Or if the changes are merely temporary and I will rebuild familiar edifices upon the foundations of an old life, forgetting this new landscape of gratitude, as time smoothes over the rough edges of newness?
I still don't quite believe that we have found a balance and ballast in the face of the rough waters of loss that left us without the girls' dad and Amelia's health. That these moments of wellbeing are our new normal; not fleeting chimeras of promise. Sarah is really cured, I am no longer bed-ridden due to my spine injury, and we are all finding more moments of joy than sorrow.
"Illness is the night-side of life, a more onerous citizenship. Everyone who is born holds dual citizenship, in the kingdom of the well and in the kingdom of the sick." Sontag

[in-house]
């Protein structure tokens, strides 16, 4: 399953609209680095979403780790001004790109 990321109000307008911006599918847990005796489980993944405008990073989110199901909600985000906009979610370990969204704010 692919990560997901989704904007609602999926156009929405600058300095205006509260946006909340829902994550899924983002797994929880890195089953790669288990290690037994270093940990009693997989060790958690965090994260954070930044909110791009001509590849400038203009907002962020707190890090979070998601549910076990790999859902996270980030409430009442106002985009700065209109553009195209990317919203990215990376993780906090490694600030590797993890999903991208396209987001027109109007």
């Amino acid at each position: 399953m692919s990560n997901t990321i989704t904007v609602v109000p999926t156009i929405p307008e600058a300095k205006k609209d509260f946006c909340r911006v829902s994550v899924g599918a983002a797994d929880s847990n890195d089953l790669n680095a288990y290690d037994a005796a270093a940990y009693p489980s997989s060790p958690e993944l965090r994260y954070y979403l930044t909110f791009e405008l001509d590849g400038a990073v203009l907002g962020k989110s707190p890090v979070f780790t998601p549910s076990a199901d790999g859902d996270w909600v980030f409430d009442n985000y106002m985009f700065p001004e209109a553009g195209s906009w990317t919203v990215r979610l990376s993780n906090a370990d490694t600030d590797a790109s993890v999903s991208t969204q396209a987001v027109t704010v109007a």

I feel like we are living in the space occupied by a grace note - a shorter time before a longer lasting period.
How is it possible that another child of mine is so incredibly ill ? And with an illness so incredibly different than that which threatened the future of her sister?
I thought whatever kharmic debt was owed had been paid through the tears and the clinical dosing trial endured by my oldest daughter. That the leap of faith made by me as a mother - taking that trusting hand; warm and plump with childhood -- into mine to jump off the cliff into the abyss of unknown and emerging medicine was my one-time entry into the black hole of maternal hell.
How hard that was for me as a DES daughter - who, ironically and beautifully - became the parent I am today because of a misplaced medical trust in a pharmacology that destroyed my fertility and put me in the shadow of the nightside.